The long-running on-again, off-again war of words between Australia and Italy over the export of wines to Europe made from Italian indigenous grape varieties grown and produced in Australia, is back on.
First use of the name Prosecco that caused friction. Now the Italians have the Sicilian grape variety, Nero d’Avola in their sights, arguing Australian wine producers and UK wine merchants are misleading consumers by using references to Sicily and Sicilian in their marketing to buyers.
Italy’s anti-fraud agency, the Ispettorato Centrale Qualita e Repressione Frodi dei Prodotti Agroalimentari (ICQRF) has reportedly called upon UK wine merchants to ban the sale of Australian-made Nero d’Avola. The president of Sicilia DOC Consorzio, Antonio Rallo, has also entered into the argument, suggesting that the Australians are capitalising on the recent surge in sales of Sicilian wines.
The war of words comes at a time when Australia and the European Union are in talks to renegotiate their free trade agreement. The first round of talks was held in Brussels two week ago.
“They [the Italians] are trying to put pressure on, not just on Australia but they also need to pressure their own European Commission who are doing the negotiations, so they can emphasise how important it is to Italy to have a win on this,” says Tony Battaglene, chief executive of the Winemakers’ Federation of Australia. He worries that the separate Australia-EU Wine Trade Agreement will also be incorporated into the trade talks. “There’s no doubt that they will be trying to threaten, coerce, and put pressure on our government to give up our right to use a number of grape varieties.”
The Nero d’Avola grape hails from around the town of Avola in Sicily, and has been grown in Australia since 2006. Mark Lloyd of Coriole in South Australia’s McLaren Vale region saw the grape’s potential early on, and now makes a few hundred cases. He says London wine bars have been enthusiastic in their support of his wine, adding that he does not make any reference to either Italy or Sicily on his wine labels. “Our story has always been that we’re not trying to copy the Italians,” he says.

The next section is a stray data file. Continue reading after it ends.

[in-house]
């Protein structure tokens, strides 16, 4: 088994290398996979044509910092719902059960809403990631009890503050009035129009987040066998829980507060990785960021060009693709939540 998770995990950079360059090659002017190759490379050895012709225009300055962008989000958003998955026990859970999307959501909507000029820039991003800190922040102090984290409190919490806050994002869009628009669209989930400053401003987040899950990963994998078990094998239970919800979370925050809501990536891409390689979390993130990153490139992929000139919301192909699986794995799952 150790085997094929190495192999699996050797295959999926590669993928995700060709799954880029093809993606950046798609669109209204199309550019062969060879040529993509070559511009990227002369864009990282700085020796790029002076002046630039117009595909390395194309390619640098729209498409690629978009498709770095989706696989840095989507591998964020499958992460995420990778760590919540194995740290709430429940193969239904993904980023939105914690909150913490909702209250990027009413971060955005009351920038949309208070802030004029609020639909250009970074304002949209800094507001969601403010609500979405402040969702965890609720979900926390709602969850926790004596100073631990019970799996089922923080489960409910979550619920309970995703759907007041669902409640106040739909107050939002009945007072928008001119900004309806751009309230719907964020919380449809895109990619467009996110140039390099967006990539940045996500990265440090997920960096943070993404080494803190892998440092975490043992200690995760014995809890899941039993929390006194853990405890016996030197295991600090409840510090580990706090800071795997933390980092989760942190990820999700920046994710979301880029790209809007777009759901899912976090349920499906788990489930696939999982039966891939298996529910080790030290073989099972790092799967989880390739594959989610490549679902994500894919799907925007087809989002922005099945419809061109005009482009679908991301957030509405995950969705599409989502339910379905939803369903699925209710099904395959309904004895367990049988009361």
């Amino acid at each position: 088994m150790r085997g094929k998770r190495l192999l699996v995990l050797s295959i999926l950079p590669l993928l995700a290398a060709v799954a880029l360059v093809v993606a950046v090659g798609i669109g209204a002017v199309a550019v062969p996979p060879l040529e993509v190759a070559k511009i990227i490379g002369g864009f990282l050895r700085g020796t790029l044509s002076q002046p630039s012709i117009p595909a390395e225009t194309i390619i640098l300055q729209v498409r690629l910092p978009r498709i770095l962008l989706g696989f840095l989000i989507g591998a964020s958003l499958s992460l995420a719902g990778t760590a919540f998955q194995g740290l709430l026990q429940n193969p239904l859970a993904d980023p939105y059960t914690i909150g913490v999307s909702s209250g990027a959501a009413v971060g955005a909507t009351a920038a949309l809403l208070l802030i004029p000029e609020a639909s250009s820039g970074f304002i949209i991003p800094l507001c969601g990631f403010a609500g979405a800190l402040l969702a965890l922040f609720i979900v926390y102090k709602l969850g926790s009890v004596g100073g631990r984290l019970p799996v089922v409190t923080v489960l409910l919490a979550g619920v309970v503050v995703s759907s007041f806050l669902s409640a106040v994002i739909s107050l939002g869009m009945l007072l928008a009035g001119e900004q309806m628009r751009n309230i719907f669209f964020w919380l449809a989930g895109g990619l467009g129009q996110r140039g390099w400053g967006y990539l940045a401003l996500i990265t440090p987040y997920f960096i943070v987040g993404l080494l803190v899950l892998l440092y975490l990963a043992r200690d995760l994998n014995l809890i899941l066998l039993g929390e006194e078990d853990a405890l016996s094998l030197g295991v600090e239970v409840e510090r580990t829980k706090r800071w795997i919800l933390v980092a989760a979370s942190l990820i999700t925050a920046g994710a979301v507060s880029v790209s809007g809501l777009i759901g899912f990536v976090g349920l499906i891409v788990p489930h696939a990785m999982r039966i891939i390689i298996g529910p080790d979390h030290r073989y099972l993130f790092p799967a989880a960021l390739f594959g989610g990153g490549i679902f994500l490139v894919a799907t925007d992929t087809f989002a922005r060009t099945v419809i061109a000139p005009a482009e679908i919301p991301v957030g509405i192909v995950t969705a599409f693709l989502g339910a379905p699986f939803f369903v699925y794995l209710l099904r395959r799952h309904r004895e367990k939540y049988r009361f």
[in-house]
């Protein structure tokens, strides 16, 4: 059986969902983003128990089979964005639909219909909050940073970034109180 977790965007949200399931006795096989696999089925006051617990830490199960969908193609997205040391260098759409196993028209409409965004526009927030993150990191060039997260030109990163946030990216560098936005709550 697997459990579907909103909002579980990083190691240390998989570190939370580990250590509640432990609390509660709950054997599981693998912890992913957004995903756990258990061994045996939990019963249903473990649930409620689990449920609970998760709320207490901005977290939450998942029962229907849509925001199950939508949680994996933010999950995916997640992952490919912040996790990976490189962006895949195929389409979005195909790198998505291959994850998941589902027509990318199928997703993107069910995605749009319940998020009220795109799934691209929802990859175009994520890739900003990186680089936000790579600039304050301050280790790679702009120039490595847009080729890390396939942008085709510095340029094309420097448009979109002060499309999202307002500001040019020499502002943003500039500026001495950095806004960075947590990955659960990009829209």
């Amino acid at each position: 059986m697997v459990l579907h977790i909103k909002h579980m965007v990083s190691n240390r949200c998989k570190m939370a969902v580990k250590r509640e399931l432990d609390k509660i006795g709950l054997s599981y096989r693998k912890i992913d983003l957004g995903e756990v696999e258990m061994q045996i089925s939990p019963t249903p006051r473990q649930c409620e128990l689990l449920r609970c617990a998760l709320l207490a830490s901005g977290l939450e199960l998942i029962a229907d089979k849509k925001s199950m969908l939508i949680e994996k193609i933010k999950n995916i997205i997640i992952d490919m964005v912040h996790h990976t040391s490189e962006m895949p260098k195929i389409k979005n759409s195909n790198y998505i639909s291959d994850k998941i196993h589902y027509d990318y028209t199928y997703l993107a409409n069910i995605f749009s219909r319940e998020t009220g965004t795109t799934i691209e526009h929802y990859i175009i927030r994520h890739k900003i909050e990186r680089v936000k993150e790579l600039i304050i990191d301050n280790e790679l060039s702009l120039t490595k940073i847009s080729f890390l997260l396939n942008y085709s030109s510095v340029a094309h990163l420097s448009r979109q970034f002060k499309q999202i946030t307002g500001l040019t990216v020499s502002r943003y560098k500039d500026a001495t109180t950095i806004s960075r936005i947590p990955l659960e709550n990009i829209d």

Winemaker Stephanie Toole at Mount Horrocks in the Clare Valley sells Nero d’Avola in Britain, and says the only time the question of the grape’s origin comes up is in her cellar door. “No-one is really interested to be honest,” she adds.
Emotions have been running high between Italy and Australia for years over the rise of Italian indigenous grape varieties in Australia. The Prosecco grape was known internationally as a grape variety until 2009 when Italy claimed Prosecco as a European geographical indicator (GI) to protect Italian-made Prosecco, changing the variety’s name to Glera.
Following a legal challenge by the Europeans in 2013, Australia won the right to use the word Prosecco on wines produced for the domestic market, but not for export. Australia won the argument because it had been using the name Prosecco some 10 years before it became a GI. Mr Battaglene stated last month that Australia’s A$60m ($44.39) Prosecco industry would be destroyed if Australian trade negotiators were to “bow” to European demands.
Australian winemakers have been looking to a range of Mediterranean indigenous grapes for more than a decade, especially those well-suited to hot, dry conditions, in order to counter the effect of climate change. Nero d’Avola was selected by leading Australian nursery, Chalmers, and imported in the late 1990s. The first vines were sold in 2006.
“So far, we’ve sold around 190,000 vines in all winegrowing states, except Tasmania,” says Kim Chalmers, director of Chalmers Viticulture. Chalmers also makes Nero d’Avola wines grown in the Heathcote region of Victoria, and Ms Chalmers says she is careful not to draw comparisons to Italy. “If you look at the Chalmers wine label it actually says that they are Australian wines that pay respect to their continental heritage. I have avoided using the word Europe or Italy or anything else. But saying you can’t call your wine Nero d’Avola when it’s clearly made from Nero d’Avola, is like saying you can’t call your wine Chardonnay.”
King Valley wine marketer, Christian Dal Zotto, son of Otto Dal Zotto who introduced the Prosecco grape to Australia, believes the latest European call for a ban on Australian Nero d’Avola in Britain could have serious ramifications, flowing through to other agricultural products in the latest negotiations over the EU-Australia Free Trade Agreement. “I guess it’s open season on everything,” he says.